Morrin Centre, Quebec / The Literary and Historical Society
“Inspector Langlois told me a body has been found in the basement of the Literary and Historical Society.” Gamache watched her as he spoke. “It wasn’t a natural death.” (Bury Your Dead, Chapter 3)
Founded in 1824 and housed in Morrin College (now the Morrin Centre) since 1868, The Literary and Historical Society of Quebec was Canada’s first scholarly order. Their aims are diverse but the preservation of Canadian history and the pursuit of knowledge are writ foremost in their charter.
That said there are plenty of bodies buried in their basement. . . .
The first structure to stand where The Literary and Historical Society now resides was part of Fort Quebec. Erected in 1712, the stronghold, known as the Royal Redoubt, housed soldiers and prisoners during the height of the Colonial Wars. Due to malnutrition and the prevalence of disease, many of these prisoners perished before the fortress was finally razed in 1808.
In 1812, Quebec’s first prison or the “common gaol” opened its gates at this location. Severely overcrowded and exceptionally filthy even for the time, the jail saw no running water until the 1850s. It housed both men and women and over a dozen of those men were hanged, their bodies strung out over the main entrance. Closed in 1867, remains of the gaol can still be seen in the basement of the Literary and Historical Society. Among the remnants is this graffiti (pictured here) from one Christopher Paul, an English sailor who was imprisoned in 1850.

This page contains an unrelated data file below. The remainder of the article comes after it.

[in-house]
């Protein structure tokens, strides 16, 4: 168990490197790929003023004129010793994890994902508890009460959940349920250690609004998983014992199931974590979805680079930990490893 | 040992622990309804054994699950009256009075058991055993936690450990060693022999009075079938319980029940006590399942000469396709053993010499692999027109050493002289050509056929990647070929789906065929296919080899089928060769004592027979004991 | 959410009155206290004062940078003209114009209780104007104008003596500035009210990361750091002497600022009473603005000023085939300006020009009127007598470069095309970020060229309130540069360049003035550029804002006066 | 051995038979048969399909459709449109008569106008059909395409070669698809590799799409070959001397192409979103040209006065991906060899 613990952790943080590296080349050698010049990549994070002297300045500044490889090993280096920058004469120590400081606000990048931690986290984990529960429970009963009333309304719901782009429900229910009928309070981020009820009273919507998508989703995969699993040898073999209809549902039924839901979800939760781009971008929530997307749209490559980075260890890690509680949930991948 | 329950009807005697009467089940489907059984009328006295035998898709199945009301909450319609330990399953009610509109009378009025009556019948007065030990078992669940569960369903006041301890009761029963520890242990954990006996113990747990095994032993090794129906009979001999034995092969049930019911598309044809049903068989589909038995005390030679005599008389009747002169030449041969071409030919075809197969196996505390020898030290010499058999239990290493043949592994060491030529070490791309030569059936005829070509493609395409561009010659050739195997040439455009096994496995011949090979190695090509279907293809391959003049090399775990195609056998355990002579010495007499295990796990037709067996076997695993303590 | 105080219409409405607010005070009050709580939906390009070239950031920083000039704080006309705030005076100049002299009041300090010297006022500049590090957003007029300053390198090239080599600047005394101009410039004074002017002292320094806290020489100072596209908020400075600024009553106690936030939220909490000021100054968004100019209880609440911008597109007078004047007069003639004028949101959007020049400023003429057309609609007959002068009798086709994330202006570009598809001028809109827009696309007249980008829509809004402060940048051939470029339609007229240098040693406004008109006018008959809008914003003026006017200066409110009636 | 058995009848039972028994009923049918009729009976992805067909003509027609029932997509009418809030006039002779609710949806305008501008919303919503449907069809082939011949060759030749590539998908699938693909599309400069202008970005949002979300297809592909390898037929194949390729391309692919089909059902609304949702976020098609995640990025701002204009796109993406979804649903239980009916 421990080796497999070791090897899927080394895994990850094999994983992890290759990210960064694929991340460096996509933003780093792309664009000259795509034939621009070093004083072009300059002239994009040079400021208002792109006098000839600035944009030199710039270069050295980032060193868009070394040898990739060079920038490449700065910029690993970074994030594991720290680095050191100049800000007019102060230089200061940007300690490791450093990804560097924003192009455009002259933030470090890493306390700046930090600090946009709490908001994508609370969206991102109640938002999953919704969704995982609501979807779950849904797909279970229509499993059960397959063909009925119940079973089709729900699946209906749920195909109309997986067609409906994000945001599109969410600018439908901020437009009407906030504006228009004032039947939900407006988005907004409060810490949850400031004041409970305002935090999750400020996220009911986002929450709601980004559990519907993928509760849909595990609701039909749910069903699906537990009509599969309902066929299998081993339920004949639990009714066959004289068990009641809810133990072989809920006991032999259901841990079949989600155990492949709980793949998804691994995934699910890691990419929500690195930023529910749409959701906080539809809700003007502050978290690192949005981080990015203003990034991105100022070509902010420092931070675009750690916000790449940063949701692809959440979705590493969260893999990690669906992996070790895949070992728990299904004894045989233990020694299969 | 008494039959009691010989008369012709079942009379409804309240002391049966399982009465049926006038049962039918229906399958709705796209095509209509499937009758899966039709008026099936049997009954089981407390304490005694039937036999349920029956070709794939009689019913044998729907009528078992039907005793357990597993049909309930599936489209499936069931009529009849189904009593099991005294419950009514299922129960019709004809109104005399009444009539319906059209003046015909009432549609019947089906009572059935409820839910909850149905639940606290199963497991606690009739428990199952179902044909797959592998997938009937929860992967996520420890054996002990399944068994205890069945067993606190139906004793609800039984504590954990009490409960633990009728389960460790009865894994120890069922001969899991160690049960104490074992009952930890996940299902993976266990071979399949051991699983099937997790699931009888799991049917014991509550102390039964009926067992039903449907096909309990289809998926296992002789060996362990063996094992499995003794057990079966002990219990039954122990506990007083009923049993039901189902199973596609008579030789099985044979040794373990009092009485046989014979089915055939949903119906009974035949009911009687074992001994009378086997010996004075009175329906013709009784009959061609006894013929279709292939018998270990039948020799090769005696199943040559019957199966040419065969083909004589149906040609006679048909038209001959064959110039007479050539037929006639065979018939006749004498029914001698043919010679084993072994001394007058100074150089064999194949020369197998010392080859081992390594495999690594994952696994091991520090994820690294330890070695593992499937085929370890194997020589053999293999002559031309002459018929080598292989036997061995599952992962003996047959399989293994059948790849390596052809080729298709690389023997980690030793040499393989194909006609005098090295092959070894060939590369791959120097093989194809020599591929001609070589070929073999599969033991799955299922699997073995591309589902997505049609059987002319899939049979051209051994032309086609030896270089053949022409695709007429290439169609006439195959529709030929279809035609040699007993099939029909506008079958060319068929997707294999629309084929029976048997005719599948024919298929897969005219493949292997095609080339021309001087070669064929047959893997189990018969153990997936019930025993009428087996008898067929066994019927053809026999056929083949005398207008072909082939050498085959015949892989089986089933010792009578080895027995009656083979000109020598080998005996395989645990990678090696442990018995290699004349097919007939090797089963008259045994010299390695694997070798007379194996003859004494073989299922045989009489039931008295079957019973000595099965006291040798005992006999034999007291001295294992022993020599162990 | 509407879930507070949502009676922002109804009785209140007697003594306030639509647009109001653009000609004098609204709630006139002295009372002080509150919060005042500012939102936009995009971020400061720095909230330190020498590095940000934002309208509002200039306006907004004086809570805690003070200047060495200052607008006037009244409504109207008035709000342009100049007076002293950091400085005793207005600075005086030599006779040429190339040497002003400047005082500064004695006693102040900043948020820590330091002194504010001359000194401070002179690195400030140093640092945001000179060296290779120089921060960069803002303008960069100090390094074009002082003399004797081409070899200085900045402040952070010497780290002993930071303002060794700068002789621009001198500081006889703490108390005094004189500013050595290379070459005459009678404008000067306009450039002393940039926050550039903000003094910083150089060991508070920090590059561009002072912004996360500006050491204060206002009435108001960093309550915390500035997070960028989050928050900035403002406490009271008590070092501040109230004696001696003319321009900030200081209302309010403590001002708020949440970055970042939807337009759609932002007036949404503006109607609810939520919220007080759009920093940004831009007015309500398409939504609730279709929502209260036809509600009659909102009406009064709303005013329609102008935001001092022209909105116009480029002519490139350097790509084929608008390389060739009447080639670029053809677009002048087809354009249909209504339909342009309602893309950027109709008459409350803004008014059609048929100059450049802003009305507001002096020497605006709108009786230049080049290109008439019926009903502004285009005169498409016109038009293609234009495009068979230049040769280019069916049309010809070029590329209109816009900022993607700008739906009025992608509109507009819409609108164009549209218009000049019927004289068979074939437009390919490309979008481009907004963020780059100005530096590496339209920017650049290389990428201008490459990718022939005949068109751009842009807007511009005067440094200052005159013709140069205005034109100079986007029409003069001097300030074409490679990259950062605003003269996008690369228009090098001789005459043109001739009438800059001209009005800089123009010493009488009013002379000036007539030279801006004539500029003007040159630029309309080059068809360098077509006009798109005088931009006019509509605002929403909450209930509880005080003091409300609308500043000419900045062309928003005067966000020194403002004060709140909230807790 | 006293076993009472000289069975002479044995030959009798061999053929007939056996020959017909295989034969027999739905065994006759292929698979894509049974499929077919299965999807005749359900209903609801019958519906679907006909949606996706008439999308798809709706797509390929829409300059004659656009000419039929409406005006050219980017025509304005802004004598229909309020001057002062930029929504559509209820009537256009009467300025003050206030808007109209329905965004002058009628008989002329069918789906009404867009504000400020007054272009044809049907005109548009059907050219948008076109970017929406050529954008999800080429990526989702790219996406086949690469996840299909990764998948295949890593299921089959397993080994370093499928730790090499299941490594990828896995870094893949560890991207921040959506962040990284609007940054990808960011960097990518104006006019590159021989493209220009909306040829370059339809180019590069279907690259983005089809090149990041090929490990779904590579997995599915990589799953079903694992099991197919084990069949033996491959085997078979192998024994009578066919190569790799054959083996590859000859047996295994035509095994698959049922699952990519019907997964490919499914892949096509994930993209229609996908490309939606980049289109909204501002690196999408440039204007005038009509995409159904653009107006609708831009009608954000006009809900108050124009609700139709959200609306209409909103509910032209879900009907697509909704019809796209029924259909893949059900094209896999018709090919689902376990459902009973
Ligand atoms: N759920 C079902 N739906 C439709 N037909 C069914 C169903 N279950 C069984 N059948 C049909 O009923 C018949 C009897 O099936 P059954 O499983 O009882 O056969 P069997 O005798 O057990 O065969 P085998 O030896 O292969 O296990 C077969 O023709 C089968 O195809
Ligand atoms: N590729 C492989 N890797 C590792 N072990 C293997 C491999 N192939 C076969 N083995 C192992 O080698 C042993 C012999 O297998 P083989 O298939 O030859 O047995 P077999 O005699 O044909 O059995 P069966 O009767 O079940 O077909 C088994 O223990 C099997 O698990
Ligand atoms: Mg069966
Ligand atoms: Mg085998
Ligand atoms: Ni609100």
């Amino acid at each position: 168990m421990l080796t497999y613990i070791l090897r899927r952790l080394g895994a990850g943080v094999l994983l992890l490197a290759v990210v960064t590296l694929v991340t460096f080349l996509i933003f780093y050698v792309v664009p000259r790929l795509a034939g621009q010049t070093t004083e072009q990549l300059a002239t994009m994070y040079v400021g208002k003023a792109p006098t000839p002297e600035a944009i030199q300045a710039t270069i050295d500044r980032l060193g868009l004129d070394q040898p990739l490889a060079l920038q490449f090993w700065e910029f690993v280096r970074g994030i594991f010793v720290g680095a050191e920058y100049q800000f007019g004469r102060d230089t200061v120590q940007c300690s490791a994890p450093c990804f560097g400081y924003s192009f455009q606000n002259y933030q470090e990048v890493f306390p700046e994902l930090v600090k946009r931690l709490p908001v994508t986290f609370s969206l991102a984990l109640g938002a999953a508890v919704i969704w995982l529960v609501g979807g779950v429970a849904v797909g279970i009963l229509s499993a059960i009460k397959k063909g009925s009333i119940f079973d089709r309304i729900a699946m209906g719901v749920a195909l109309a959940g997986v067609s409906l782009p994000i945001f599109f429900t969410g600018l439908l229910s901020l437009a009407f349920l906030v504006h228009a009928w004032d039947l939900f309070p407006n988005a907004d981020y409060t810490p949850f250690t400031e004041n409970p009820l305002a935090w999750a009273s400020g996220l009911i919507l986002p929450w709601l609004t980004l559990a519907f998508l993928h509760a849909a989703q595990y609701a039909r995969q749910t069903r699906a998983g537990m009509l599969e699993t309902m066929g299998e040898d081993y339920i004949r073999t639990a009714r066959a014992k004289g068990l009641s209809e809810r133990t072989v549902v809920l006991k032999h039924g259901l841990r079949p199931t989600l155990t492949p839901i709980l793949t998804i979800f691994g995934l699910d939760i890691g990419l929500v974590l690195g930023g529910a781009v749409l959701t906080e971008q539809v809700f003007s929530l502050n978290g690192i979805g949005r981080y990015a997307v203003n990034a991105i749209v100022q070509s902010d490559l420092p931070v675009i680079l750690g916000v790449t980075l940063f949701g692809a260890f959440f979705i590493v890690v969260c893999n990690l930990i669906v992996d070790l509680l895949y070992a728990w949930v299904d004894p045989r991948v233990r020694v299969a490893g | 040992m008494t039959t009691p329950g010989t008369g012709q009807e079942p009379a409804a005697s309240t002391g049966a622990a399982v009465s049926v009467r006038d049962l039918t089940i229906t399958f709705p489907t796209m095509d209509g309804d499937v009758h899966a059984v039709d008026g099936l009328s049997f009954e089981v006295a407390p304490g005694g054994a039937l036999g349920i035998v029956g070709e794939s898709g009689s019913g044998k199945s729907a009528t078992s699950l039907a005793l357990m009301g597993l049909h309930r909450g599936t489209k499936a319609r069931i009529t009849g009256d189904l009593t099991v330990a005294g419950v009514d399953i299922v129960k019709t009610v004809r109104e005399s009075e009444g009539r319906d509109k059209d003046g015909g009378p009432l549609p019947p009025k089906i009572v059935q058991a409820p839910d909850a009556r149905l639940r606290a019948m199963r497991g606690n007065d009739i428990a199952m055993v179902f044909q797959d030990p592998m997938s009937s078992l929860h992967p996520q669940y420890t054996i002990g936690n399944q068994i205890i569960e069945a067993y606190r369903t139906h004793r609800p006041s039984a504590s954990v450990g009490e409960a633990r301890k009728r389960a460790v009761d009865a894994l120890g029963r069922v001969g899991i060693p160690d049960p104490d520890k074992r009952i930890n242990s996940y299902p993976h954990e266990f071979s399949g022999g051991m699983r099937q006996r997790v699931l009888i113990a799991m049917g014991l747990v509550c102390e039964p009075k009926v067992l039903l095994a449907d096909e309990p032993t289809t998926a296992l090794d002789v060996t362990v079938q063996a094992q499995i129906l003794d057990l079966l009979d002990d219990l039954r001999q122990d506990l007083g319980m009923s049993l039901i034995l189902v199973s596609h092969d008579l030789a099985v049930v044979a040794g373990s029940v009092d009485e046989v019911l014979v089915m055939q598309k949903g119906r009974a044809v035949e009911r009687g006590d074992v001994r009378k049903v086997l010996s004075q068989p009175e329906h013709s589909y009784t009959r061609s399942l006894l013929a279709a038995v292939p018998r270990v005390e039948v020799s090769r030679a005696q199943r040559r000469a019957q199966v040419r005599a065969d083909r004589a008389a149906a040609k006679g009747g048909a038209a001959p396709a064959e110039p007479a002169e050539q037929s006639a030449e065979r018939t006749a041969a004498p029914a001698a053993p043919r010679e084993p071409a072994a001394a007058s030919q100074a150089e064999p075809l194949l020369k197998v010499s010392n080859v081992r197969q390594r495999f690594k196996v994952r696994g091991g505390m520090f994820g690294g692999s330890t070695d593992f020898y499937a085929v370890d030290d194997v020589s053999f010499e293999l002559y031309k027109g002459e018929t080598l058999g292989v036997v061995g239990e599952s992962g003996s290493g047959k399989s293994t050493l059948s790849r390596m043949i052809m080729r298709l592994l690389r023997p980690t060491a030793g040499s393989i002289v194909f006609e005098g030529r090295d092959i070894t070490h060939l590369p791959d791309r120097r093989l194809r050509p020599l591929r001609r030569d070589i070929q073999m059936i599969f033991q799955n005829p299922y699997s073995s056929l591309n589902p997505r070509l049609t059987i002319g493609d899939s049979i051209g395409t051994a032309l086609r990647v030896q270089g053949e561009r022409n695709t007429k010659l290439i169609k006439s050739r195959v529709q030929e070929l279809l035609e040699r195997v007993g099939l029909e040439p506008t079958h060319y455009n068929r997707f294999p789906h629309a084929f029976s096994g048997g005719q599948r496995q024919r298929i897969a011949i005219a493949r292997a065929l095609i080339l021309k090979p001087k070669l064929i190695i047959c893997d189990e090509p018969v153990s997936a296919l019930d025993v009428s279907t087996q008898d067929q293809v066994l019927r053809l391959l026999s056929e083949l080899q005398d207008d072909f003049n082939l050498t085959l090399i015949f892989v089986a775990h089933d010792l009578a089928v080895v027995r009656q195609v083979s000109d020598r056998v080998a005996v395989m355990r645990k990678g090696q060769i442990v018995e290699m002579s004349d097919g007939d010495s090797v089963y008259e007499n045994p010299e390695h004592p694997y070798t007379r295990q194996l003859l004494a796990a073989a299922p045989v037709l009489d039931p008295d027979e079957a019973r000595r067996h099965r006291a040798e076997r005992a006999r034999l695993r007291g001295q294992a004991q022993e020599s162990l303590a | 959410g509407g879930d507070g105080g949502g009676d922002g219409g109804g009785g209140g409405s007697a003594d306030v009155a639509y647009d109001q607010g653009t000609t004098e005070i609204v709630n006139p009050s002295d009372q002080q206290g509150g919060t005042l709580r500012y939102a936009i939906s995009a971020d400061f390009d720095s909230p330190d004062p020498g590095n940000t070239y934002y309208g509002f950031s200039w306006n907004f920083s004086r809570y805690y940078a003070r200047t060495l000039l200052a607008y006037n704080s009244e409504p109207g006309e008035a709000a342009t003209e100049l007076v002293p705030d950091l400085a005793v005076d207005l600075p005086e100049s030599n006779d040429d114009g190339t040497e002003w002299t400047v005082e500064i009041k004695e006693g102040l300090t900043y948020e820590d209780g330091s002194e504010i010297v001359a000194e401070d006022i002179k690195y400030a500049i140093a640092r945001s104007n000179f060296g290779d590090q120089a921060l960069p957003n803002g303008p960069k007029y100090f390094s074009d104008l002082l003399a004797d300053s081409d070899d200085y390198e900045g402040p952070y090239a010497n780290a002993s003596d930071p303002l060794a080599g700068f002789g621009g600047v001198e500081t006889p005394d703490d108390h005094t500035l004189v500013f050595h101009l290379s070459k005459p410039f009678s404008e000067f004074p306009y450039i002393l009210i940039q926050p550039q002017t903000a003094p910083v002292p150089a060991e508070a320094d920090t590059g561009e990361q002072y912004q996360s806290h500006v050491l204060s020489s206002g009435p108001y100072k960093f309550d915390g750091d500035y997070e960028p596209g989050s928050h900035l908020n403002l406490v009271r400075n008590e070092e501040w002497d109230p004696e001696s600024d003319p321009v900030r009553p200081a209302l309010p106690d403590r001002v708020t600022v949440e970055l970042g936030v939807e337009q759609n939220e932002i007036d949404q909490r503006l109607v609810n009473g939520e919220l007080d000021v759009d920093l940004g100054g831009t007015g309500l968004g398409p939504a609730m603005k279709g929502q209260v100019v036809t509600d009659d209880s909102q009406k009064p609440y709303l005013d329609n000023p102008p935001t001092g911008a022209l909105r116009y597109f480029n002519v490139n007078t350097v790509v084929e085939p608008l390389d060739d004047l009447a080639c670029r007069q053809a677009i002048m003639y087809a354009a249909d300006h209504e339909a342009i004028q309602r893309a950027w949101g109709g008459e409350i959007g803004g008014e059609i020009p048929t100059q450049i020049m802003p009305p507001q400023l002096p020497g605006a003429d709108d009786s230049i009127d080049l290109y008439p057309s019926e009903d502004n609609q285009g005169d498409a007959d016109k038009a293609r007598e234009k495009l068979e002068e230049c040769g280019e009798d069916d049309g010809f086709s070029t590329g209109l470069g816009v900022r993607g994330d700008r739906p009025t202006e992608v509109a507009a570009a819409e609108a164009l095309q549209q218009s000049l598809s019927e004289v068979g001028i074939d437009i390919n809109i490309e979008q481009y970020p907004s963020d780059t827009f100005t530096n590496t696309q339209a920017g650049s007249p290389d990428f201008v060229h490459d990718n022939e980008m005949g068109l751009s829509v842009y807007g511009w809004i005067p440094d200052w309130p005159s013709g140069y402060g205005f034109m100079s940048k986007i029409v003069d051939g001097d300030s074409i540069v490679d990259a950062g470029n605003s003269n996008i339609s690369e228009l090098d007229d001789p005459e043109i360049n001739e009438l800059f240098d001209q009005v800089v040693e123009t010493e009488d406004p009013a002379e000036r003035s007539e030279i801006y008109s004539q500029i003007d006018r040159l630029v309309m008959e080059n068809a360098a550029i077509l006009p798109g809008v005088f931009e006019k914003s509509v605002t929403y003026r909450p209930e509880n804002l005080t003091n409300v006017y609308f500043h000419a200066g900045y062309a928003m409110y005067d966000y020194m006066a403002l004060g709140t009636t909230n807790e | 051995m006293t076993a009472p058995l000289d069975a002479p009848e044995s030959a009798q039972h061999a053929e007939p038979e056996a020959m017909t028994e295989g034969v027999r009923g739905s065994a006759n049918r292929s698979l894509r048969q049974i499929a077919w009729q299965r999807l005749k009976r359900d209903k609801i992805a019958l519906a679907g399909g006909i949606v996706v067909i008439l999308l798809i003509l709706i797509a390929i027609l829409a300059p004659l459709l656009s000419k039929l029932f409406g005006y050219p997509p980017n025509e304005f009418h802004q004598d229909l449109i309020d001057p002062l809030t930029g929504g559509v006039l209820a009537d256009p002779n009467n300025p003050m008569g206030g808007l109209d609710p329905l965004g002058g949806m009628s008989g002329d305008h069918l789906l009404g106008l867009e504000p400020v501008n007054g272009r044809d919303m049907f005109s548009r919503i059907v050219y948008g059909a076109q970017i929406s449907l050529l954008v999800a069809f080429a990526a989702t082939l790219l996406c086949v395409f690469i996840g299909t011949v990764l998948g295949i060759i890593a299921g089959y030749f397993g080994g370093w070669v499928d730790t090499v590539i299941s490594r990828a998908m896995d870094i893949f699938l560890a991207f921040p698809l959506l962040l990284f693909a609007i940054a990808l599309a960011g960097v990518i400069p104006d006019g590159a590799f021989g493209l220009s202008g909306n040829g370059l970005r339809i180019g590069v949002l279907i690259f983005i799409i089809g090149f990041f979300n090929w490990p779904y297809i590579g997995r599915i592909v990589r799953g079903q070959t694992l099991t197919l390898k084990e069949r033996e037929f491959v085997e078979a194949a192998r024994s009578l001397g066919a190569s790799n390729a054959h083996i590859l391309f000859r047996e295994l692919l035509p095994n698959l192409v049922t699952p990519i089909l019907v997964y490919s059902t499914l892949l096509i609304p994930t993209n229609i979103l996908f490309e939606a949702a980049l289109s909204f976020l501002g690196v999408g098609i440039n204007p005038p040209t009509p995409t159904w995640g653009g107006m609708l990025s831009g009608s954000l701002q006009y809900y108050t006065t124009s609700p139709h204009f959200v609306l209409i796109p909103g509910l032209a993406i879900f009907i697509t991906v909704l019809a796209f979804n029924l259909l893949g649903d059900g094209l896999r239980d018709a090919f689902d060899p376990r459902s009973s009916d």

In 1868, Morrin College, Quebec City’s principle English language institution welcomed its first class of students who sought higher education in Divinity, Law, and the Arts. While persistently underfunded and suffering from low enrollment, the college was very progressive for its time and admitted female B.A. candidates. One notable graduate was Dr. Margaret Ethel Fraser who went on to run the American Women’s Hospital Services in France during World War One.
The college shuttered its doors in 1902 and eventually became what the Morrin Centre is today. The Centre, by way of oversight from the Literary and Historical Society, now hosts concert performances, corporate events, and weddings. But, the real highlight of this Quebec City treasure is the English-Language Library which houses over 20,000 volumes of rare tomes. The Centre itself urges you to visit this hallowed hall and tell them what the room reminds you of—“Scenes from Louise Penny’s Bury Your Dead? Disney’s Beauty and the Beast? The magical library in the Harry Potter series?”
To plan your visit, go to http://www.morrin.org/en/.
Did you know that Tours Voir Québec offers a 2½-hour Bury Your Dead walking tour?
Have you taken the tour?